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Eating disorders
What are eating disorders and difficulties?
Eating is essential to life. In western societies, most of us have enough to eat and so our relationship with
food is no longer just about survival. Our own relationship with food begins when we are babies and often
family and social interactions occur in the context of eating. Food takes on a wealth of social, familial,
cultural and personal meanings.
Eating, for most people, is enjoyable. However, in today’s society we are faced with constant social media
images of food, eating and ideal body shapes that complicate our relationship with food and with our
bodies. Consequently, it is not surprising that many people, both men and women, and increasingly at an
earlier age, develop issues and problems around food. Eating too little or too much, feeling unhappy about
their bodies, adopting some compensatory behaviours, such as over exercising or purging.
It seems that both women and men in today’s society are rarely satisfied with their body shape or weight
and most people will diet at some time.
Anyone, from all types of background and ethnic groups can suffer from eating disorders. Eating disorders
may be a way of coping with feelings that are making you unhappy or depressed. It may be difficult to face
up to and talk about, feelings like anger, sadness, guilt, loss or fear. An eating disorder is often a sign that
you need help in coping with life, and sorting personal problems.
Conditions as complex as eating disorders mean that there are variations in the typical signs, and not all
symptoms will apply to all people. You may feel that you have a mixture of anorexia and bulimia, or
alternate between them. You may find that you are focused on food and exercise and cannot think of
much else. Some people also find they are affected by an urge to harm themselves or abuse alcohol or
Eating Disorders do not include food allergies, selective eating issues or disorders of the digestive system.
However, a G.P should be the first point of call for these issues as well as for eating disorders. Counselling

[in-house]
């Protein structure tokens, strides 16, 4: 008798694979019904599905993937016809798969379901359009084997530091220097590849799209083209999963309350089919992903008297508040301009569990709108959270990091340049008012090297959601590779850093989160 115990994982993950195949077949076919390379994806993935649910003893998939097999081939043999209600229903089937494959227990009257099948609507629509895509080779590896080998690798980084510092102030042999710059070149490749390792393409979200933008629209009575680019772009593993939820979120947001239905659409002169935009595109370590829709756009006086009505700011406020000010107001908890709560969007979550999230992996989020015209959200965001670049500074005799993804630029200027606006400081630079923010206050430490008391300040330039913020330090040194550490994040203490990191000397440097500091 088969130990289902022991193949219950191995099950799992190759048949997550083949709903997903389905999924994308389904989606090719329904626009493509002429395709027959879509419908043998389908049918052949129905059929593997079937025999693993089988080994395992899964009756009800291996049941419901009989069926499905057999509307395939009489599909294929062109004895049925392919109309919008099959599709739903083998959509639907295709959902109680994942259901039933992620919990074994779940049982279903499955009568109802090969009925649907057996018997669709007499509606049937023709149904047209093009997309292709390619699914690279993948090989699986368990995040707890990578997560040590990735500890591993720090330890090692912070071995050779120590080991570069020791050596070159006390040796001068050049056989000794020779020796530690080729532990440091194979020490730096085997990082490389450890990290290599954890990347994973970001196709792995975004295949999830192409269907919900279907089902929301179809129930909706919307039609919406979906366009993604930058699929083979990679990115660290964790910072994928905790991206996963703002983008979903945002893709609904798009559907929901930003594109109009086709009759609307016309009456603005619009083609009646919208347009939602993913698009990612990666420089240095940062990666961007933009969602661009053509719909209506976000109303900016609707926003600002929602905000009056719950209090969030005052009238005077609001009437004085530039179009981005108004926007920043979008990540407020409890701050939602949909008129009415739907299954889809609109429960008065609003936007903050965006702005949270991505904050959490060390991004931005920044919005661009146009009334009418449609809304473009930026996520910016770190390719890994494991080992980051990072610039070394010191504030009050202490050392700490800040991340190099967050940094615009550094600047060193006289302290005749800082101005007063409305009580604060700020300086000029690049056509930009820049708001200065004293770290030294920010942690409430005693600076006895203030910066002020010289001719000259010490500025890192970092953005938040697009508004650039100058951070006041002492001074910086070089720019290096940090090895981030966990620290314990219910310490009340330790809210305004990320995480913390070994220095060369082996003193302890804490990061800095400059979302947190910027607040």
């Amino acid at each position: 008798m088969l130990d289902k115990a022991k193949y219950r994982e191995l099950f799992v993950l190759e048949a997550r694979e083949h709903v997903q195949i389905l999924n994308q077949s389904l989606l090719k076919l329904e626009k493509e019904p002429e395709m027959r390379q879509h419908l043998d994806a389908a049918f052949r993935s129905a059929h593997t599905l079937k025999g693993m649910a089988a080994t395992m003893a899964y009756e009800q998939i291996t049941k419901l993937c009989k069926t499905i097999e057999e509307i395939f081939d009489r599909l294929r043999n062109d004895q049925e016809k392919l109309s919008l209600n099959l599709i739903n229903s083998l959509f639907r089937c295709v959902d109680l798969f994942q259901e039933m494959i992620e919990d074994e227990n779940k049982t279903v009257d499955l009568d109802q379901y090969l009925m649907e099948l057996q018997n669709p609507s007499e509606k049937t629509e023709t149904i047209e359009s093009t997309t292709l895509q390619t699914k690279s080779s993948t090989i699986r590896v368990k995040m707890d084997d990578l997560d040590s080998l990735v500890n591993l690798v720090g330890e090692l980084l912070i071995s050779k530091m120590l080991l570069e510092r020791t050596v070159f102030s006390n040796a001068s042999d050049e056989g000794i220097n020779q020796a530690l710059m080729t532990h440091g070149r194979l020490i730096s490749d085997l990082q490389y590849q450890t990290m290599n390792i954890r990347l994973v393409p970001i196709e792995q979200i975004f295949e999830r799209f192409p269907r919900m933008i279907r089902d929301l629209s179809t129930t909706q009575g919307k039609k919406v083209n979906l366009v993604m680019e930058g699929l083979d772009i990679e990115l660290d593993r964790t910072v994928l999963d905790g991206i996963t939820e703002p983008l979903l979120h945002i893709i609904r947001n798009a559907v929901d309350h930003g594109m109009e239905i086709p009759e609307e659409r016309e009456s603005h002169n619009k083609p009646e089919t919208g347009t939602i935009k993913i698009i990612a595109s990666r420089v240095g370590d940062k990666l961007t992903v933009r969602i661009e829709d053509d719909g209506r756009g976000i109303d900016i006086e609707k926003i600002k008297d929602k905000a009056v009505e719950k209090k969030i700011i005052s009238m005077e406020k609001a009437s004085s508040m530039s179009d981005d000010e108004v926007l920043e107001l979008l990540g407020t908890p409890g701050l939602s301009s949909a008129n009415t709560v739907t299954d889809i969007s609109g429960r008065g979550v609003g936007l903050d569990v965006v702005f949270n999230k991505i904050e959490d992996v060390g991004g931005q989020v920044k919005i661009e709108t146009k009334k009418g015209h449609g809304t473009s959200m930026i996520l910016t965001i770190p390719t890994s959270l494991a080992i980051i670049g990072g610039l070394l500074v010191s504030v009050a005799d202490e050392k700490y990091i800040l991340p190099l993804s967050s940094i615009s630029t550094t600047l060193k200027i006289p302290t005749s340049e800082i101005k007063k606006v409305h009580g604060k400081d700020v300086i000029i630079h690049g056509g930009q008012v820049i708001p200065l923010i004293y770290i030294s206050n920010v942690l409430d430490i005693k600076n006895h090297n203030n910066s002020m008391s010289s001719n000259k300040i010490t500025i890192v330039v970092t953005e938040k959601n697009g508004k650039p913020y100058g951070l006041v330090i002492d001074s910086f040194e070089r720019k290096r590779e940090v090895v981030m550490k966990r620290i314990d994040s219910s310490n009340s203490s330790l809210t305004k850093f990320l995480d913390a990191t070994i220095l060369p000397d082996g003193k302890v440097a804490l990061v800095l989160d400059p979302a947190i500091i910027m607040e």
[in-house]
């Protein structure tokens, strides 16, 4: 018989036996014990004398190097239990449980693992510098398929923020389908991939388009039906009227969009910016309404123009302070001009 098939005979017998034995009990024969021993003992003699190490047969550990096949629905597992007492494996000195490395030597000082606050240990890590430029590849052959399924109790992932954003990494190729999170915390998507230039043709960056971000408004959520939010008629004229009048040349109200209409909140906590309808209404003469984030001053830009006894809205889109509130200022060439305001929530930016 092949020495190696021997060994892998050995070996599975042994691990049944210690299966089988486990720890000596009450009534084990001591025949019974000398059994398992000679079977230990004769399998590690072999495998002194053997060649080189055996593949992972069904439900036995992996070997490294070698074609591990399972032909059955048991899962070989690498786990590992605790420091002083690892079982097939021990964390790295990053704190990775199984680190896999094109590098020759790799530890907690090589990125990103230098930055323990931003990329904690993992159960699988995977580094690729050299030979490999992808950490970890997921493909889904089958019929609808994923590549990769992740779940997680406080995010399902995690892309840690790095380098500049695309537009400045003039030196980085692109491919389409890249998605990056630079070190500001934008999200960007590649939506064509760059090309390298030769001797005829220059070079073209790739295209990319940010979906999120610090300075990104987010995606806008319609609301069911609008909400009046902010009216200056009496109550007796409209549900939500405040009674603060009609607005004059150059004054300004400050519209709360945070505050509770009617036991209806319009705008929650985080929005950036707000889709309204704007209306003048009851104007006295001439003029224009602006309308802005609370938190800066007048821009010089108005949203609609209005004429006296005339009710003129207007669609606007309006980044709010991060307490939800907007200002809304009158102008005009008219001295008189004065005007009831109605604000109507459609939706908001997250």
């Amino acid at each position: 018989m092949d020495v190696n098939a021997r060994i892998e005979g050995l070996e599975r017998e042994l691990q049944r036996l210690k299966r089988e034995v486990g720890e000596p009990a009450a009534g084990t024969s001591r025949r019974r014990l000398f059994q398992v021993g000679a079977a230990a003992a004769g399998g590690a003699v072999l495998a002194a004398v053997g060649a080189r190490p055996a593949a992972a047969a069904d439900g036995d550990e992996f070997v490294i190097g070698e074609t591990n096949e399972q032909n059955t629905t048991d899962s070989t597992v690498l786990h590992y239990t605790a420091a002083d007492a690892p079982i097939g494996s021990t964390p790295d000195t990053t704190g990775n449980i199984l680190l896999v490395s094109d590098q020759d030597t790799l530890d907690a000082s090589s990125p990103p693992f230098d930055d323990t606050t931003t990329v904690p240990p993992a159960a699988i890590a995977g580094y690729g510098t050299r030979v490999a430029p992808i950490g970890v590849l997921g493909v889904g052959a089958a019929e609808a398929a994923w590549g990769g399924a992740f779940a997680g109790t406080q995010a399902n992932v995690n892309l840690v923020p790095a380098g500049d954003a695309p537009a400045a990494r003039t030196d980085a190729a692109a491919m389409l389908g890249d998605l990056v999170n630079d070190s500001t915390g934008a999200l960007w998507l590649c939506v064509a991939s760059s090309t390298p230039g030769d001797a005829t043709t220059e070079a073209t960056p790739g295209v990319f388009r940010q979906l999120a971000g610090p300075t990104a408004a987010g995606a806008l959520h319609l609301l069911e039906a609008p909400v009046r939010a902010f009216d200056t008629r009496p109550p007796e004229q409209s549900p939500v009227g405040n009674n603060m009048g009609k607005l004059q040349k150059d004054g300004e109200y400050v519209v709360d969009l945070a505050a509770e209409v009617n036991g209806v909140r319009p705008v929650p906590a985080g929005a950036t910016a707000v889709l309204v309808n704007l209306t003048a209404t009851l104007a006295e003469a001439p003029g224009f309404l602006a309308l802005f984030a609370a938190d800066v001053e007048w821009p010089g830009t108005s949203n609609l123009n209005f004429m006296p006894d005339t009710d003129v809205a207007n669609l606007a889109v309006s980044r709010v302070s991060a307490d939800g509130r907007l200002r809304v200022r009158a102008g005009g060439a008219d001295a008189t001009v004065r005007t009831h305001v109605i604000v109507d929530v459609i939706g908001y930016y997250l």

might be an additional or a first point of contact to talk through these issues further.Grief
Grief may take a long time to work through. It is an inevitable and human response.
Below are some of the feelings and behaviour that are often experienced, sometimes in quick succession:
o Shock and disbelief: you may feel numb and be unable to take in what has happened
o Anxious and panic: sometimes in situations that wouldn’t normally bother you
o Guilt and regret: whether for things you wish you had said and done (or not done) or for just
being alive; these feelings are particularly strong when someone has completed suicide.
o An overwhelming sense of loss and sadness: sometimes we may feel as though a part of
ourselves has been lost.
Student Service
o Depressed: feelings of wanting to withdraw from family and friends; at times you may feel
despairing, that there is no point in going on.
o Anger and rage: some of this may relate to feeling out of control, that everything is chaotic.
o A sense of injustice and envy: of those who aren’t suffering in this way.
o Relief: particularly if the person who has died was suffering a great deal.
In addition we may find ourselves affected in some of the following ways: sleep disturbance, loss of appetite,
restless, agitated, preoccupied, unable to concentrate, irritable, tearful and exhausted
Sometimes there seems to be an expectation that a bereaved person should have recovered after a certain
time has elapsed, but everyone has their own recovery time.
Some definitions and distinctions
Eating disorders can be an external expression of internal emotional pain and confusion. Obsessive thoughts
about, and the behaviour associated with food (e.g over exercise, over or under eating, vomiting and
purging, social withdrawal etc) may be ‘maladaptive’ attempts at processing emotional distress that cannot
be otherwise expressed. Often, this emotional distress may be linked to a very negative self-perception, a